We demonstrated a novel fiber in-line Mach-Zehnder interferometer (MZI) with a large fringe visibility of up to 17 dB, which was fabricated by misaligned splicing a short section of thin core fiber between two sections of standard single-mode fiber. Such a MZI could be used to realize simultaneous measurement of tensile strain and temperature. Tensile strain was measured with an ultrahigh sensitivity of −0.023 dB/μɛ via the intensity modulation of interference fringes, and temperature was measured with a high sensitivity of 51 pm/°C via the wavelength modulation of interference fringe. That is, the MZI-based sensor overcomes the cross-sensitivity problem between tensile strain and temperature by means of different demodulation methods. Moreover, this proposed sensor exhibits the advantages of low-cost, extremely simple structure, compact size (only about 10 mm), and good repeatability.
© 2014 Optical Society of America
Optical fiber sensors based on Mach-Zehnder interferometers (MZI) have attracted great research interests and been wildly used to monitor the health of smart engineering structures due to their unique advantages of compact size, low cost, high sensitivity, and immunity to electromagnetic interference [1–4]. So far, a few types of fiber MZI configurations have been demonstrated via long period fiber gratings (LPFGs) [5,6], microfiber-based structures [7,8], photonic crystal fibers (PCFs) [9–11], and air-hole formed by femtosecond laser . Besides these structure of costly fiber and complex technology, some low-cost MZI based on single-mode fiber were presented such as single-mode-multimode-single-mode (SMS) fiber structure [13, 14], mode field mismatch fusion , two core offset structure , fiber waist-deformed fiber taper , peanut-shape structure . These configurations exhibit good performance in the applications of sensing temperature, strain and surrounding refractive index. However, the cross sensitivity between strain, RI and temperature is one of the most serious problem, resulting in poor measurement precision, of these MZI-based sensors [19–21].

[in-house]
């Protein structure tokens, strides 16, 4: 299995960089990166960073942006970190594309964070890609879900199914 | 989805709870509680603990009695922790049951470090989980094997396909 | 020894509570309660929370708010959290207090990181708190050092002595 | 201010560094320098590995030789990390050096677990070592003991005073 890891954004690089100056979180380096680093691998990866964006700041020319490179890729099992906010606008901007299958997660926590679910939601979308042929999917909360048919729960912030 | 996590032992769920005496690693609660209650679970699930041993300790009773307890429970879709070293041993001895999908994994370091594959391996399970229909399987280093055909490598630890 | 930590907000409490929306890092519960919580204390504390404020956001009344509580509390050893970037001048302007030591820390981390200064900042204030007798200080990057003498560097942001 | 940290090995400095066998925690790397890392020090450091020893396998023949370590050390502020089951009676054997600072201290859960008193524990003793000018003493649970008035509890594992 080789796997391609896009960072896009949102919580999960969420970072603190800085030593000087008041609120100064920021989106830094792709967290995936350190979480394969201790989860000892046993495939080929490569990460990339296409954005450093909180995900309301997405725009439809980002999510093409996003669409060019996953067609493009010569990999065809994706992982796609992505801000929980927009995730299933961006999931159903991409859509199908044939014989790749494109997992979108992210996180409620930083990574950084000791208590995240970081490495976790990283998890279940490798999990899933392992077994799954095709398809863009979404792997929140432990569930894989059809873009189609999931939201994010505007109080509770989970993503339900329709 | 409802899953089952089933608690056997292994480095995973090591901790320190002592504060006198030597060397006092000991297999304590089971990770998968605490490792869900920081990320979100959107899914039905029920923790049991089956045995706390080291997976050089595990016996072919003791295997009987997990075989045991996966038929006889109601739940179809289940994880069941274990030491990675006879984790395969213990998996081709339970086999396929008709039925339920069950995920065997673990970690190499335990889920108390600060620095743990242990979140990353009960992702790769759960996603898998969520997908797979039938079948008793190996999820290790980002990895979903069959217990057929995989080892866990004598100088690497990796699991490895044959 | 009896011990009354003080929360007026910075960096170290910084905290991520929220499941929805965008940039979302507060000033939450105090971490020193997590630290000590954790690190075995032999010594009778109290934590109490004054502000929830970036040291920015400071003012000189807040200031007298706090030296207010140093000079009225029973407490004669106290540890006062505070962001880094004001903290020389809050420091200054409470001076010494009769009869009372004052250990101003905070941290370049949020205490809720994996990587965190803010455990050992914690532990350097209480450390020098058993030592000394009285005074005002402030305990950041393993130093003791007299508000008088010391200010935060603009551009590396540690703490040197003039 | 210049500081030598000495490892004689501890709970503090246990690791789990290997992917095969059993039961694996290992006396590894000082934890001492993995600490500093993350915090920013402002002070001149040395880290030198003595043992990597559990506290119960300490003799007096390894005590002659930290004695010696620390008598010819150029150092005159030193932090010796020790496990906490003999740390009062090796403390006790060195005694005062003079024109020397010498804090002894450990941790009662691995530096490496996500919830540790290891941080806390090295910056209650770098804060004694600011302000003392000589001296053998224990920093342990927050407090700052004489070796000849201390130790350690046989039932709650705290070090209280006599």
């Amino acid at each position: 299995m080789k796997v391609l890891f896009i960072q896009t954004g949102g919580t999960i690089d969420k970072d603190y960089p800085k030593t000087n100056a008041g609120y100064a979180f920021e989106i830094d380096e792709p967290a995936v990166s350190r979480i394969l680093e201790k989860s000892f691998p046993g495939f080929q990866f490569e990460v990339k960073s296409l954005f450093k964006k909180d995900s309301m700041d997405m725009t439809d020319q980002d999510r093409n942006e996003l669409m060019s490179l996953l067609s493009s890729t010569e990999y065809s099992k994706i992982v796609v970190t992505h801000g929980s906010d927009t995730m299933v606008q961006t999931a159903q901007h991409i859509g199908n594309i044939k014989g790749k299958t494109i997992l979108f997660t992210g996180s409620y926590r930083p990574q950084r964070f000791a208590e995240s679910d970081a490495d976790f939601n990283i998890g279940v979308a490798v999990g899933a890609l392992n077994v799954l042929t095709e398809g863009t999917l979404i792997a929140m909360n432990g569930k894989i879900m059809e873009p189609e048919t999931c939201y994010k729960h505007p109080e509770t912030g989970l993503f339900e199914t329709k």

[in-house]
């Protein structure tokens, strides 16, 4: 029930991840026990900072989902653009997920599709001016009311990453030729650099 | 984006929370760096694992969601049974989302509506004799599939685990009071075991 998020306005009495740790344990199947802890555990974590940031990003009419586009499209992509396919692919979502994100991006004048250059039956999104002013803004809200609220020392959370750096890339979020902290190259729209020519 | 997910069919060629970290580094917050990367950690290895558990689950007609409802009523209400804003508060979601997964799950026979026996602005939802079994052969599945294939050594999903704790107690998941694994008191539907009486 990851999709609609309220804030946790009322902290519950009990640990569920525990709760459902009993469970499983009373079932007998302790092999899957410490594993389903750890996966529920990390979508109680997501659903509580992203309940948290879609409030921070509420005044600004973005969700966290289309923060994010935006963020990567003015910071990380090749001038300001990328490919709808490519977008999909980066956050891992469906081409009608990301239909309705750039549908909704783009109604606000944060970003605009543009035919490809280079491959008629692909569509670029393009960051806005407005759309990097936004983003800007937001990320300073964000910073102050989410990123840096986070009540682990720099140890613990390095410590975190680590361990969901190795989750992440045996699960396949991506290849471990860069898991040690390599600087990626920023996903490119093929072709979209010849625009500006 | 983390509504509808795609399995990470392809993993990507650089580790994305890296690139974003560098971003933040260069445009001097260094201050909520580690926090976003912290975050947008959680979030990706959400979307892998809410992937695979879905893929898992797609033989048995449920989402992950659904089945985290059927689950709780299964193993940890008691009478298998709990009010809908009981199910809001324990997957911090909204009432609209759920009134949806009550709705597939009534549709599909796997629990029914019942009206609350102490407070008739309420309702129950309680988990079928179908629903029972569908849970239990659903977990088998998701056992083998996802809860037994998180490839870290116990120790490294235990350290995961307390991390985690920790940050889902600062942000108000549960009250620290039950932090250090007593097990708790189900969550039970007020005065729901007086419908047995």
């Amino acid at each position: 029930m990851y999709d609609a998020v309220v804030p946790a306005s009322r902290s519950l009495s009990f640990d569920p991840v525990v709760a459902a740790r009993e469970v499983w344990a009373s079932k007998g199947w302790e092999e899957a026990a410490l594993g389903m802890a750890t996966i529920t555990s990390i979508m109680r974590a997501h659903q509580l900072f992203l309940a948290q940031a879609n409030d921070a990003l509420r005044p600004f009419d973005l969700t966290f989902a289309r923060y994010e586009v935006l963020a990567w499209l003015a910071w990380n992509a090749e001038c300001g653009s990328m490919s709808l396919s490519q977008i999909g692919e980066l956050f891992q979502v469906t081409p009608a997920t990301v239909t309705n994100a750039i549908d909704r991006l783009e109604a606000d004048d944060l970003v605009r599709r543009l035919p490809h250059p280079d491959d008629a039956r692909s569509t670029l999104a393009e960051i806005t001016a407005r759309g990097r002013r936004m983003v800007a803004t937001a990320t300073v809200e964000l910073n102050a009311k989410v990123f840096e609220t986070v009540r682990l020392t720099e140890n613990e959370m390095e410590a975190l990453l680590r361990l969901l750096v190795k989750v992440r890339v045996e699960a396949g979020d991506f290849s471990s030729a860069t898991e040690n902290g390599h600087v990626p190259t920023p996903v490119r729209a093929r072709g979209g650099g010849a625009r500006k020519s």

In this paper, we demonstrated a novel fiber in-line MZI which was fabricated by splicing a section of thin core fiber (TCF) between two sections of standard single-mode fibers (SMFs) with one misaligned spliced joint. Such a MZI can be used to develop a promising smart sensor for realizing simultaneous measurement of strain and temperature and overcoming their cross-sensitivity problem. This MZI-based sensor exhibits show an ultrahigh strain sensitivity of −0.023 dB/μɛ (one order higher than that, e.g. −0.0032 dB/με, reported in references [22, 23]) and a high temperature sensitivity of up to 51 pm/°C.
2. Basic principle of the MZI
Figure 1 illustrates a 3-D schematic diagram of the proposed fiber in-line MZI structure, in which a section of TCF is spliced between two sections of standard SMFs, i.e. so-called the lead-in SMF and the lead-out SMF. A core offset is created at the spliced joint between the lead-in SMF and the TCF. At the spliced joint with a core offset, light propagating in the lead-in SMF core is divided into two parts: a fraction of light will propagate into the core of the TCF as a core mode and majority of light will propagate into the cladding of the TCF as a cladding mode. After propagating through the TCF, the two parts of light will meet and recombine in the lead-out SMF, resulting in an interference pattern depending on the difference between the distances they travel.